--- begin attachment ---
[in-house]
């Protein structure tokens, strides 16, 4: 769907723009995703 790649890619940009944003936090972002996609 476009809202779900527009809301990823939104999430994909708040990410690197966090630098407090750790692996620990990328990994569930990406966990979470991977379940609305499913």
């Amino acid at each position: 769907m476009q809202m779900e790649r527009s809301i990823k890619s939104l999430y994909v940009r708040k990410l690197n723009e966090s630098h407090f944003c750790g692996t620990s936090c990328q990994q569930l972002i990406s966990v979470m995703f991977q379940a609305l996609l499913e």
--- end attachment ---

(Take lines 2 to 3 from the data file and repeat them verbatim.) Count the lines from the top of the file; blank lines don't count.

């Protein structure tokens, strides 16, 4: 769907723009995703 790649890619940009944003936090972002996609 476009809202779900527009809301990823939104999430994909708040990410690197966090630098407090750790692996620990990328990994569930990406966990979470991977379940609305499913």
């Amino acid at each position: 769907m476009q809202m779900e790649r527009s809301i990823k890619s939104l999430y994909v940009r708040k990410l690197n723009e966090s630098h407090f944003c750790g692996t620990s936090c990328q990994q569930l972002i990406s966990v979470m995703f991977q379940a609305l996609l499913e």